NARAC scientists not only produced a record number of predictions, they also produced many different types. NARAC was called upon to provide: analyses of possible worst-case releases of radioactivity from the plant, working closely with the Nuclear Regulatory Commission; analyses of past and current actual releases; and hour-by-hour forecasts of atmospheric plume positions for possible new releases.
These predictions were used by DOE to help guide government decisions, up to the highest levels of the U.S. government in the White House. The predictions informed actions that might be needed to protect emergency responders and the public, including U.S. citizens in Japan.
Because plant conditions and emissions were unmeasured and unknown, DOE and the government of Japan used environmental measurements combined with model predictions to provide the only way to estimate the amount of radioactivity emitted from the damaged plant.
The center also was asked to predict the very low levels of radioactivity that were transported across the Pacific and the possible low radiation doses in U.S. territories. These predictions were later verified by small levels of radioactivity measured on the West Coast of the U.S. In total, NARAC produced more than 300 analyses and predictions, and the NARAC-hosted NNSA Consequence Management website received 3 million hits.
By the time NARAC ended its active operations in late May 2011 and thel Laboratory sample analysis team at Livermore sent its last data set to DOE on Aug 19, 2011, Livermore had worked more than 7,600 person-hours of time in support of the Japan response effort. For their outstanding contributions in support of the Japan emergency, the Laboratory honored the teams with Gold Awards, Livermore’s highest honor on July 8, 2011.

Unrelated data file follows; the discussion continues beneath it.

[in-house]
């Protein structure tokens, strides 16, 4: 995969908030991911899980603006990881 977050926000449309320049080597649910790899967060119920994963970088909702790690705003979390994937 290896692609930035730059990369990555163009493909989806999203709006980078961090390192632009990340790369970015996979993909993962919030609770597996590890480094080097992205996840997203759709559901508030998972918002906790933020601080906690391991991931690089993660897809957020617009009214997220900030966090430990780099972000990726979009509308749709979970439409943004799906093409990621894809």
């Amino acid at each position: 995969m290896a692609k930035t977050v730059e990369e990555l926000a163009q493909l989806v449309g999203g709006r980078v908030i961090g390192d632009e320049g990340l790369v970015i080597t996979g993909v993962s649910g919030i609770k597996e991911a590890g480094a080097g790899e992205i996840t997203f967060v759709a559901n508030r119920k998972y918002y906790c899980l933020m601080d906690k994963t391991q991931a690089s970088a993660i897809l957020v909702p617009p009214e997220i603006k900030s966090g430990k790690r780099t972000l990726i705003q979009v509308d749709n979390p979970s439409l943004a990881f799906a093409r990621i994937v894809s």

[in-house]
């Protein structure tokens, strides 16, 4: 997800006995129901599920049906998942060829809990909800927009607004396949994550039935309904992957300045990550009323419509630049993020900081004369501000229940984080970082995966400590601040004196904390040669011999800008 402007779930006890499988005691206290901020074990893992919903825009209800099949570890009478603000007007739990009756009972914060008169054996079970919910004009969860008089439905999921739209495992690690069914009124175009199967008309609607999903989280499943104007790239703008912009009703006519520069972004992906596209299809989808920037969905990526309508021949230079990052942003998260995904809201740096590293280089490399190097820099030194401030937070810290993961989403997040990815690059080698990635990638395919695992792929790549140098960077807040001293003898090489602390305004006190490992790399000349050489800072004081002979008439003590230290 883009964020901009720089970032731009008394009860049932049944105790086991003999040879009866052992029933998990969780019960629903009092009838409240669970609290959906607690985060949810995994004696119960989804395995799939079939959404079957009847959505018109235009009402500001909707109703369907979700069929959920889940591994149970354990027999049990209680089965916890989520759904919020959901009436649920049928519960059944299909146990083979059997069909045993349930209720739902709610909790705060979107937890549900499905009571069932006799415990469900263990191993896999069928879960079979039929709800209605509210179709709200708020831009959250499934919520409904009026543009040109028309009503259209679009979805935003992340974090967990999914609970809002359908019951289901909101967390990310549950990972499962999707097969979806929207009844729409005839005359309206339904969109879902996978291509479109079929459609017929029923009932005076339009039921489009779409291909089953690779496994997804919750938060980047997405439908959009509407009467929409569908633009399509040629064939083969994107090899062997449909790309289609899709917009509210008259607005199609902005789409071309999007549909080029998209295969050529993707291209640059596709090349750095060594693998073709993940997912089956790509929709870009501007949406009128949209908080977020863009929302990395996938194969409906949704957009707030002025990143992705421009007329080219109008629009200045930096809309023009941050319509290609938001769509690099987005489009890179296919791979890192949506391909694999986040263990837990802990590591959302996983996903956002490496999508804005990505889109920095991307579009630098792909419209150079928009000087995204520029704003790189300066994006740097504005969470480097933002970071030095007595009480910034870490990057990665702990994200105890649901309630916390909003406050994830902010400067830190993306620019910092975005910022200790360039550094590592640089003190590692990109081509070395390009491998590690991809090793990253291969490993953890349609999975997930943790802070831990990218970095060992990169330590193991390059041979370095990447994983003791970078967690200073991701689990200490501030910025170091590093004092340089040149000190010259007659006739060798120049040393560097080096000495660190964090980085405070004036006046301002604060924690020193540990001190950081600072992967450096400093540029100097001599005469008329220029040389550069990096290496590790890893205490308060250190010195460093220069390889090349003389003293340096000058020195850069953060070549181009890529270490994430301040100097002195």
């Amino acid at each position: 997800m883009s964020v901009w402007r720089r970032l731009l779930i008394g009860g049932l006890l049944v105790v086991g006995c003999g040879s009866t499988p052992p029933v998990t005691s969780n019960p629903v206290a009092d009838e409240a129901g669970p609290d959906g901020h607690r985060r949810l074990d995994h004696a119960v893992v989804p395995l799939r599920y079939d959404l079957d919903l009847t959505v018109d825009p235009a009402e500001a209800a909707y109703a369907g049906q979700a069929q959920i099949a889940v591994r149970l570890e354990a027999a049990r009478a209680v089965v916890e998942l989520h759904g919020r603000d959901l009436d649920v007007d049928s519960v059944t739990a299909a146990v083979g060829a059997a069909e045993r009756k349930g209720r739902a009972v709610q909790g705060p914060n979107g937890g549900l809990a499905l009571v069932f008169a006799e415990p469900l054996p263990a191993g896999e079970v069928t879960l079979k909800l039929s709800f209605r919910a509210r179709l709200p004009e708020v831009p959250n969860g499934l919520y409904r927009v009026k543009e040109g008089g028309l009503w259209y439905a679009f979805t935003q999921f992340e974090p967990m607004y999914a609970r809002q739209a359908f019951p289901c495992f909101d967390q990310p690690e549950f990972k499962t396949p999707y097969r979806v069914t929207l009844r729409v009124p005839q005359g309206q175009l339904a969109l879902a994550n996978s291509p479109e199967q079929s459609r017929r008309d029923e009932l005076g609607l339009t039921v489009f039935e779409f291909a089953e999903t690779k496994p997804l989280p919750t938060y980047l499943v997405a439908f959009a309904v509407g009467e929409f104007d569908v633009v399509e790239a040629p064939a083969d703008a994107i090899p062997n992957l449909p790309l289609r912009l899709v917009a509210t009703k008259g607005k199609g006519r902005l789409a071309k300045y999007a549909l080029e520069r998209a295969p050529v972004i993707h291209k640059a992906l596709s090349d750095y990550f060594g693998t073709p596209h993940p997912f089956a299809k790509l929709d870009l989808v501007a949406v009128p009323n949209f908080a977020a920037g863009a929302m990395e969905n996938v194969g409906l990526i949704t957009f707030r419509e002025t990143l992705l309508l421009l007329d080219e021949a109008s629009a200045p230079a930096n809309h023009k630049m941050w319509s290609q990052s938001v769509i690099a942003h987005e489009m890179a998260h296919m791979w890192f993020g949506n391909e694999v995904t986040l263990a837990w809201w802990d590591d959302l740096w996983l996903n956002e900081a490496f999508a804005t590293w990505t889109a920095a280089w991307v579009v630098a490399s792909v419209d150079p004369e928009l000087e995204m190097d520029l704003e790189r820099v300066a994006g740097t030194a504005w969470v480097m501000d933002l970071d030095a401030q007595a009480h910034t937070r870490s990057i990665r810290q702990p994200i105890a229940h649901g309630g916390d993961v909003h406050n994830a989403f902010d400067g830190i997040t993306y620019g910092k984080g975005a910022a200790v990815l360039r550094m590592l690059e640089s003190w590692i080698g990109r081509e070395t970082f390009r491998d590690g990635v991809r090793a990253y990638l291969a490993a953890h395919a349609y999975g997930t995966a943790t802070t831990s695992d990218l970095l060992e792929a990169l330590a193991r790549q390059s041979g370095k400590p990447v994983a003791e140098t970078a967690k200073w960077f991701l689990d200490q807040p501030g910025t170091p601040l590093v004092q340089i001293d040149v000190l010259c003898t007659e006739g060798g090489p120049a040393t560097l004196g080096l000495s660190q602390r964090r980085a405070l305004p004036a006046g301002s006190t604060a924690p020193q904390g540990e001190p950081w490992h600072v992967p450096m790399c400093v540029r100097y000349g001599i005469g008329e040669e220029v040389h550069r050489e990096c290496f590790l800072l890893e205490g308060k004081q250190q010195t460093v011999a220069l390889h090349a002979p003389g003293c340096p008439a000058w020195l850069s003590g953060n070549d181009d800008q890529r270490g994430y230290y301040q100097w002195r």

During the past 10 years, Livermore scientists – working with DOE, collaborating laboratories, national organizations and international organizations – have used the experience that was gained during and after the Fukushima emergency to improve emergency response capabilities. This has resulted in improved personnel depth and training, as well as improved tools, technology and inter-organization coordination.
Work after the Fukushima emergency has resulted in significant advances in areas such as radiation measurement, laboratory sample analysis, data collection and dissemination, modeling of atmospheric dispersion and ground deposition, characterization of radiation dose and communication of protective actions needed to protect workers and the public. These advances have helped the U.S. better prepare to respond to any future incidents.
The accomplishments of Livermore scientists, technicians and administrative staff during the Japan emergency are an example of the Laboratory’s fundamental mission – to develop and apply world-class science, technology and engineering, and to harness and integrate multidisciplinary expertise and apply it to real-life problems that affect the nation and the world.
“LLNL showed the ability to bring together specialists from many fields, integrate and sustain their expertise over decades and then deliver at the hour of crisis, to make people safer,” Glascoe said. “We are committed to meeting the huge challenge of maintaining and improving this ability, to be ready to respond to future incidents.”